Monday, December 03, 2012
I don’t know why I started blogging.
I have no idea what was going through my head and lead me to start my first blog. But I did.
It’s now eight years since I started blogging in December 2004. I miss the concept that I started with way back then. They were rants, often written straight into blogger with little or no editing.
They were long rants. They were about politics, human nature, health and my own personal philosophy.
Not many people read them then and even less do now.
But then again, I rarely post anything more that a photo these days.
My first post was triggered by having lunch with an ex and being both intrigued and repulsed by his smell.
A part of me feels sad that I don’t have the desire, energy or motivation to write posts like that any more.
As for politics, with Bush and Howard now gone, it was only Occupy Melbourne last year that briefly got me back into the saddle. It was exciting to witness a new political movement that wasn’t dominated by the usual lefty players. There was space for politically non-aligned individuals to stand up and speak. Some had solutions. Others didn’t. It was a truly organic movement.
So of course Doyle and his henchmen had to shut it down. It was brutal. Even standing on the sidelines, watching the destruction of the City Square camp changed me.
I attended my first political protest in primary school, not with my parents who’d never been to a demonstration in their lives but in response to an anti-nuclear group I heard about on local radio (ah radio, you’ve always been a part of my DNA) asking for children to be involved in “Flowers for the Fri”. My mum took me along to the meeting at the station and the following week to the demo, standing on the sidelines without comment. Supportive as always, yet neutral.
It was the beginning of many, many political actions to come. But the last one my mother drove me to.
I attended a number of Occupy marches on my own. I met wonderful people of all ages doing the same thing, excited and unified by a sense of hope. It made me blog again. For a while. But like the movement itself, my blogging mojo fizzled out once more.
In my second year of blogging I wrote a piece I still remember fondly. Written on the body was spurred by seeing a tattooed arm on a tram ride. I was touched that the post moved others in some way. It reminds me that pieces like that, written in one hit as if purging a notion from my psyche, are worth writing and putting out there.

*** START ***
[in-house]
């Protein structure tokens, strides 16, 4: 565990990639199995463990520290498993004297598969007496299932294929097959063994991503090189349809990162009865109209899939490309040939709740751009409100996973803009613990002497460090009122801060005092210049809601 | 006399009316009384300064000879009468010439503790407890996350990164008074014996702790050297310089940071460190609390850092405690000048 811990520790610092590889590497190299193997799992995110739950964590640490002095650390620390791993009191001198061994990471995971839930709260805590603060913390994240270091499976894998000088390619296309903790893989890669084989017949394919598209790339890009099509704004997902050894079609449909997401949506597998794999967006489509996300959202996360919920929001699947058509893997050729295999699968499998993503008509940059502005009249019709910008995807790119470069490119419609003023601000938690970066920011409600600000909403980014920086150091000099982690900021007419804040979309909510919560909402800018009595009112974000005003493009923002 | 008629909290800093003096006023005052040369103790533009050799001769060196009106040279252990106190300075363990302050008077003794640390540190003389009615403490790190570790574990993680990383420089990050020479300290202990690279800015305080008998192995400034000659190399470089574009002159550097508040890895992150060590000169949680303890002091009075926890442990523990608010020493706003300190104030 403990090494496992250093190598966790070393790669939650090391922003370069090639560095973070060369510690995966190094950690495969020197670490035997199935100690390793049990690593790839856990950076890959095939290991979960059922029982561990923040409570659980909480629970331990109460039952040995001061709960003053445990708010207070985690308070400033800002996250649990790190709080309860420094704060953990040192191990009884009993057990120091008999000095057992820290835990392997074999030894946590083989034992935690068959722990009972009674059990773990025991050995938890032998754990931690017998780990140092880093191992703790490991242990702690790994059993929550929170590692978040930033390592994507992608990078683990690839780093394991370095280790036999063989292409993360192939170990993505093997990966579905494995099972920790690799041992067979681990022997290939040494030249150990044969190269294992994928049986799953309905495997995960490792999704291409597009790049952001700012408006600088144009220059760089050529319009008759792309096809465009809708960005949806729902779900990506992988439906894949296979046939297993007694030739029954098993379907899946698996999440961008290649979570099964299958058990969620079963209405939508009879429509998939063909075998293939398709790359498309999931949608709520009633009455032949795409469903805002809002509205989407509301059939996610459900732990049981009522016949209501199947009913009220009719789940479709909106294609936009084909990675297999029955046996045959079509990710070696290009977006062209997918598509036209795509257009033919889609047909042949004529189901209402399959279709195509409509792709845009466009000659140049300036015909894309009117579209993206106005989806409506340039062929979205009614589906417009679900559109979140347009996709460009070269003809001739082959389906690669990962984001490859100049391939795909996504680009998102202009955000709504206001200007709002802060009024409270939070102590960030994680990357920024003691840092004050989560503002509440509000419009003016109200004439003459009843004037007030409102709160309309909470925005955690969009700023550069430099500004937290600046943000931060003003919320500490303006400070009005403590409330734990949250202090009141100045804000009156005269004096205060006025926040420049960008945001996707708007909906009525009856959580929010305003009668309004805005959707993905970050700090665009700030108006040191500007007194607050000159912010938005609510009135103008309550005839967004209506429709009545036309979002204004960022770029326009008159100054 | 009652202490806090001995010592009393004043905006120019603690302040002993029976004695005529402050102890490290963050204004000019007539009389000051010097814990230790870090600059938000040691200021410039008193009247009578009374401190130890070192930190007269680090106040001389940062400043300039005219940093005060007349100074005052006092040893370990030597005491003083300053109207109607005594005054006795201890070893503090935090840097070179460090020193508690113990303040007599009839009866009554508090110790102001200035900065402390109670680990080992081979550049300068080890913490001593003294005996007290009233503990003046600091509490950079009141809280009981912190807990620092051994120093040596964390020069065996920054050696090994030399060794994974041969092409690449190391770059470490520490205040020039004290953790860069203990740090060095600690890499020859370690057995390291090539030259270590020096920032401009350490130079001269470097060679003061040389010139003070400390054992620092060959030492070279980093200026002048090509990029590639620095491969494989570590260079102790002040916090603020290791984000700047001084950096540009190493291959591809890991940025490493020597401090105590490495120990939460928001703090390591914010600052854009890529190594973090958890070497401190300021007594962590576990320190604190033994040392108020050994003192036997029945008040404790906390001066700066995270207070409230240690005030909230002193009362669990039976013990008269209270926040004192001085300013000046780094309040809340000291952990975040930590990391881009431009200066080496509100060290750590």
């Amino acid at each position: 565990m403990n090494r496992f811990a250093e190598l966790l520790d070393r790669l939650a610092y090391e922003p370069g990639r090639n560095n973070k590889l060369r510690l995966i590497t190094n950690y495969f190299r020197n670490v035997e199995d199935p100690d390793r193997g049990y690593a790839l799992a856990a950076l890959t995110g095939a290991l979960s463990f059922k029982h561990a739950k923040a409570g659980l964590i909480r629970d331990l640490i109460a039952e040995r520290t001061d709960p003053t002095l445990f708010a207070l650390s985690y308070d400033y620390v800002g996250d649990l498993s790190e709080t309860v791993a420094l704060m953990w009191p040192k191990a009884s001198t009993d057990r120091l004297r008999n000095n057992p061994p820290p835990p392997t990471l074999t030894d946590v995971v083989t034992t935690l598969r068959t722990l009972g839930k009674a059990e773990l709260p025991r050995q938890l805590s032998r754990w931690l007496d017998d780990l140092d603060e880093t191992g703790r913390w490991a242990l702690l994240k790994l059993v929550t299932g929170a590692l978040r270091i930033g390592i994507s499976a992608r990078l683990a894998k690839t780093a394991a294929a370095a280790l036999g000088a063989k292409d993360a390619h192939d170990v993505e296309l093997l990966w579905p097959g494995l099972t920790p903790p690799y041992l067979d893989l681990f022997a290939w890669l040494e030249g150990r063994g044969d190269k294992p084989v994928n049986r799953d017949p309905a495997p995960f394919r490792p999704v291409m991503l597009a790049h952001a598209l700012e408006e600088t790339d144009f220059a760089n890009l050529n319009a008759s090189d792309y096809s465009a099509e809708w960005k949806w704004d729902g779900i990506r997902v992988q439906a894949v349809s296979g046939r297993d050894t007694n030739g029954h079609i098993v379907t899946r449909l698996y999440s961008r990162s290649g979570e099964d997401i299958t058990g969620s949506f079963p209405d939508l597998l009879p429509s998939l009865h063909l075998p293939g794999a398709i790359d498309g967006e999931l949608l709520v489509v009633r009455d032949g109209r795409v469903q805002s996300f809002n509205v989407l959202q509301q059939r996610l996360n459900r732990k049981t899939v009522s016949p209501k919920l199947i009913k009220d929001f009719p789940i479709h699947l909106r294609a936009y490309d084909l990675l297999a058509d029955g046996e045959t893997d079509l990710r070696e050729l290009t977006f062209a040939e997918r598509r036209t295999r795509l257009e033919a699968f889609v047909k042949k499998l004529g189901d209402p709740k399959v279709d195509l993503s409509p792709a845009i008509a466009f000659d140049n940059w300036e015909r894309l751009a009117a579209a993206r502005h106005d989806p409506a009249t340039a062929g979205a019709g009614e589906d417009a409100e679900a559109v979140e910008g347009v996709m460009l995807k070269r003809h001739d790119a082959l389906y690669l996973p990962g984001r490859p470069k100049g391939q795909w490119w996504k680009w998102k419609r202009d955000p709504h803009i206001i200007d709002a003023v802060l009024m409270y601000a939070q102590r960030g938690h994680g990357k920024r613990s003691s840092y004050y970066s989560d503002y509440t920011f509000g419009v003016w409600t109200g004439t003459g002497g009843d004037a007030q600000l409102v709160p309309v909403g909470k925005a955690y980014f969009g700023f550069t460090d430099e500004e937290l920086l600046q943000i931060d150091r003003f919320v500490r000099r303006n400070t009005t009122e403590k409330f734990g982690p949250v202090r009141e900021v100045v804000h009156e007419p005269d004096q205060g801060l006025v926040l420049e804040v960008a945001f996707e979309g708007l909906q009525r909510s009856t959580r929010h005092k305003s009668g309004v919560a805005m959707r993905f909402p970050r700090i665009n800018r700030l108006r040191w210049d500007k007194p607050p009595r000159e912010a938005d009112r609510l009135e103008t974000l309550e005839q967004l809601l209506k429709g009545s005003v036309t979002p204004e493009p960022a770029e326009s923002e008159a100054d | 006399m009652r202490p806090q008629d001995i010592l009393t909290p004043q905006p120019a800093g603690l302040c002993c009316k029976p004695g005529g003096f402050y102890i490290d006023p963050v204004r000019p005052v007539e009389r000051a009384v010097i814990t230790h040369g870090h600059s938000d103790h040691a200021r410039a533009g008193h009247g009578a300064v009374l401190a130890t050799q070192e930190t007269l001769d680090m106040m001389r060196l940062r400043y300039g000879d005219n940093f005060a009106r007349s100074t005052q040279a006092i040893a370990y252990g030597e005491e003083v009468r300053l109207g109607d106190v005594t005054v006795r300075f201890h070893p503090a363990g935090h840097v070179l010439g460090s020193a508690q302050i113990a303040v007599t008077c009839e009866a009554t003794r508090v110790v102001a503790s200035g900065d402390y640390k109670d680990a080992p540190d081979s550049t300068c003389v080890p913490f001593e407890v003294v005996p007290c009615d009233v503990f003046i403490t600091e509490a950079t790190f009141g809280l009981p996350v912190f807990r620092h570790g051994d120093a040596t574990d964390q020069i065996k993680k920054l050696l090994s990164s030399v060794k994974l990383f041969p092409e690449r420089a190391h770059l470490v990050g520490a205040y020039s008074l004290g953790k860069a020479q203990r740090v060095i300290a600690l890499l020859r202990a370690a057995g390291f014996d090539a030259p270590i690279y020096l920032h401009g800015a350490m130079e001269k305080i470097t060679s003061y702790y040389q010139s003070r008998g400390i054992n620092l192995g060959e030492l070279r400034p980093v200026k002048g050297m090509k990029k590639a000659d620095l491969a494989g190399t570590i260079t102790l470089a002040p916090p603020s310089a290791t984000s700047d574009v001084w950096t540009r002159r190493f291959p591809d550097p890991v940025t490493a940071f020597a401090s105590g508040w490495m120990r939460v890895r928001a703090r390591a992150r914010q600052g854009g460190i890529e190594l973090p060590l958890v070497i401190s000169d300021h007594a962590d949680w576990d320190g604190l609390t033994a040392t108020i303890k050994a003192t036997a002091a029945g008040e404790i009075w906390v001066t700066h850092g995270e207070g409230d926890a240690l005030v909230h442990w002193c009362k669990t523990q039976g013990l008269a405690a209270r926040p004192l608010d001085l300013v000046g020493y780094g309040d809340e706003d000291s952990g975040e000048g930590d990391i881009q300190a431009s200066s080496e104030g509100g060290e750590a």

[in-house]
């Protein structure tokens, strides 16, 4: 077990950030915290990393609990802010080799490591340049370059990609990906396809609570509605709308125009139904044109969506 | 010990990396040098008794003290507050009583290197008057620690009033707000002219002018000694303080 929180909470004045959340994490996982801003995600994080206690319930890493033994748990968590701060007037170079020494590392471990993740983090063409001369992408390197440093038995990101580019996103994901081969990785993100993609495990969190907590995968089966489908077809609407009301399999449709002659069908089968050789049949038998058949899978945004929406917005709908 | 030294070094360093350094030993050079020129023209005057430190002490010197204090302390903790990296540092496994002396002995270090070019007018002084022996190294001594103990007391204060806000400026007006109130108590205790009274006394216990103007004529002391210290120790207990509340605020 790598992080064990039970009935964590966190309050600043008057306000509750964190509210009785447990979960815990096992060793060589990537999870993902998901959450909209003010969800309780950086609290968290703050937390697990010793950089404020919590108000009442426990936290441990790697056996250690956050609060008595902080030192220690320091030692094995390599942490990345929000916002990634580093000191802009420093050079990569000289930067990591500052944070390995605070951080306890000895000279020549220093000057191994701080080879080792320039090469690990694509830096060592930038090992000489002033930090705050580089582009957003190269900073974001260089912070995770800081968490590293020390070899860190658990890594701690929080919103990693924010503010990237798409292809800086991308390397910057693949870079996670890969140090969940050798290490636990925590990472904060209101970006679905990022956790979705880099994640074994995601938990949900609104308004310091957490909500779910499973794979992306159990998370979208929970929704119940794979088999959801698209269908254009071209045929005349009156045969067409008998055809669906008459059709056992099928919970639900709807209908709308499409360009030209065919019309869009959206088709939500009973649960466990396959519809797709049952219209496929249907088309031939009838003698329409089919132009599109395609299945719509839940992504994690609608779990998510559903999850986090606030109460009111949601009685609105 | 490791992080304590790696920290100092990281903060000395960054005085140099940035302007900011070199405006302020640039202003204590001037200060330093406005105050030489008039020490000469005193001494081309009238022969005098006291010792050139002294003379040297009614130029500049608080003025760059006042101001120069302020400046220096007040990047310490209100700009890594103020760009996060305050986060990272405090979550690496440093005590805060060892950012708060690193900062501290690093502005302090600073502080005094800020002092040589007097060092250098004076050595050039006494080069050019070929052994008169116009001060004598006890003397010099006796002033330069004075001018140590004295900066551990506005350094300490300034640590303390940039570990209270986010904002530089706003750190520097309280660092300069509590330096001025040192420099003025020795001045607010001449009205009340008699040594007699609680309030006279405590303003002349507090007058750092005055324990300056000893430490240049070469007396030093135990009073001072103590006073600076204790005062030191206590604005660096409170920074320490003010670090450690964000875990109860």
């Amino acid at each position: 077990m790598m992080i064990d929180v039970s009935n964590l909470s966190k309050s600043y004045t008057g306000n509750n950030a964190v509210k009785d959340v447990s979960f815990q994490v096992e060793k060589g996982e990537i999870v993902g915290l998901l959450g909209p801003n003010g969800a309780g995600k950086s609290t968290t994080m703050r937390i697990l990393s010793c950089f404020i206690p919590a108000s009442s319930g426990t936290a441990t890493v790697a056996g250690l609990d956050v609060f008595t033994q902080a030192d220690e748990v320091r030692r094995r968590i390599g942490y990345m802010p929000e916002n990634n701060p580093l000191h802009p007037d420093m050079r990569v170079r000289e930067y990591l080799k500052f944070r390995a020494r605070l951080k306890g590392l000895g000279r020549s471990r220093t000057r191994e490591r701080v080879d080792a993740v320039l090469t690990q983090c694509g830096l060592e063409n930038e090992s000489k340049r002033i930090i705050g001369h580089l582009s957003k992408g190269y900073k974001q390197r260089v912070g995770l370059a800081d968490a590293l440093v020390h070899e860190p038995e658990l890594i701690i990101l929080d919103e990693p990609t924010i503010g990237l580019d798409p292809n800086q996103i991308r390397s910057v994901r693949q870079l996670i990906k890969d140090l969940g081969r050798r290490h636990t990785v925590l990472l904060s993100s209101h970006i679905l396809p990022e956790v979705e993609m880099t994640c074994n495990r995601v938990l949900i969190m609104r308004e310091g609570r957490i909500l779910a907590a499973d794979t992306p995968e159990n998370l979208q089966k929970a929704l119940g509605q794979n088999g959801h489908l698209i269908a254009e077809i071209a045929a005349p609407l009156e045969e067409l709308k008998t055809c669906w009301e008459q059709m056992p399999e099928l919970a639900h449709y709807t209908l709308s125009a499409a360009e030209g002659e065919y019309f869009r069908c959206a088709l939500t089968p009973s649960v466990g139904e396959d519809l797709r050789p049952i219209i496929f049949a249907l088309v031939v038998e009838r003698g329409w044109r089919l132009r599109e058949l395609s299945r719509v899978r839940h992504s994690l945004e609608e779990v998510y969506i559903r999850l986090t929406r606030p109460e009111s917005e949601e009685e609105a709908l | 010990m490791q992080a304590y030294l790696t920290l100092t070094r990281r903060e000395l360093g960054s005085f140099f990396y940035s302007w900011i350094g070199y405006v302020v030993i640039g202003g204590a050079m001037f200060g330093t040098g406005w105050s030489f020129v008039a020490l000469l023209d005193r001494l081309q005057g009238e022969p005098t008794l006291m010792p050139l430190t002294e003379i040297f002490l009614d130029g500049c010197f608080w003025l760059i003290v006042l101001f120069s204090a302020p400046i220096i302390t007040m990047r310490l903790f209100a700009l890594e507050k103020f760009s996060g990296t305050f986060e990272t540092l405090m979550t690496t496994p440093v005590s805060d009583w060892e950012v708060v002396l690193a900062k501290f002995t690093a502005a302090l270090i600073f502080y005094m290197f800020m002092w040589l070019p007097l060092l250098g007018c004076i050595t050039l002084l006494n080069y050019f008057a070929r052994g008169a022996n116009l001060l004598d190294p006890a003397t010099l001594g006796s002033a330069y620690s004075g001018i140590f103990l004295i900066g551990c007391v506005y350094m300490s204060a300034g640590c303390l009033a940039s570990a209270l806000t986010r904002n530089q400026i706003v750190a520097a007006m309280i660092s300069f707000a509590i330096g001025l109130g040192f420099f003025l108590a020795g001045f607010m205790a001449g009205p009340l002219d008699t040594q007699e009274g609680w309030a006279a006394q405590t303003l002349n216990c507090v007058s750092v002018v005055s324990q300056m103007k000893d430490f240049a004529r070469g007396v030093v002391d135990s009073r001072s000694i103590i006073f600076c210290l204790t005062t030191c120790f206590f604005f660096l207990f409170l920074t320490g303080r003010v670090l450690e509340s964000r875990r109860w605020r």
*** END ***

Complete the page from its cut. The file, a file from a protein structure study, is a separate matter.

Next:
Like most bloggers, there’s been a point where I’ve said, “this is it, I’m not blogging anymore”. It’s a natural part of the blogging cycle. Now Other Rants remains semi-dormant, though I still blog in different forms elsewhere on the net. Those other platforms also wax and wane.
Blog authors and readers have changed. Initially they were greater in number, more engaged, both on the web and through actual in-the-flesh gatherings. Blogs have become highly niched. The Australian political blogging scene has largely risen and fallen with the birth and demise of collaborative venture Larvatus Prodeo. Actually it was LP that put me off blogging. There were some great collaborators and exquisite writing on the site but it was equally spoiled by vicious egos with too much time on their hands.
I’ve participated in the phenomenal rise of food blogging niche. I caught the rise of the first wave of Australian flogging (food blogging) when we were relatively few in number and even more sociable and harder drinking than the political bloggers. Then, almost overnight, the landscape changed to a world of look alike blogs, mostly highly opinionated accounts of their last restaurant meal or recipe sites with identical Donna Hay-style photos. There’ve now been three Eat.Drink.Blog events in different parts of the Australia. Perhaps the starkest contrast between the first one in Melbourne and the latter two in Sydney and Adelaide demonstrate a shift in the demographic. It was a blast to be part of the first EDB and talk about why I keep a food blog as cook’s journal. It was a free; invite only/balloted conference funded by sponsorship from small local producers. It was definitely a day and night to remember that bonded all the participants. The latter EDBs have been sponsored by the likes of Meat and Livestock Australia and other corporates. A far cry from the little grass roots guys we were happy to support.
There’s also been a rise in recent years of a new profession, that of the “full time blogger”. Imagine putting that on your immigration form (especially if say, you’re Syrian or Egyptian)? People who eek out a living from sales, sponsorship and freebies on their blog. This is a big thing in the food and mummy blogging niches. The world of sponsored posts and dubious transparency has divided the blog world between those who rail against and others who enviously aspire to it.
So much has changed in the scene since I first wrote about how my ex-boyfriend smelt. The readers too have changed. Attention spans shortened. The exodus to twitter. The rise 140 character ‘micro blog’ (what a ridiculous term). A world where traversing a paragraph can be a bridge too far.
So congratulations to you for making it so far through over four and a half thousand characters and turning up at the page after eight years.
I think blogs are establishing a new niche, a twitter backlash, where a discerning reader craves a world with full sentences and space to develop concepts and share ideas. It’s a smaller and potentially subversive audience in a world of increasingly foreshortened concentration spans.
One thing I’ve learned in eight years of blogging is once you’ve blogged for a few years it gets into your blood. You swear you’ll not be back and the next minute the urge to blog drives you crazy.
But whether I’ll be part of this new wave of blogging or not, is yet to be seen.
Thanks for reading.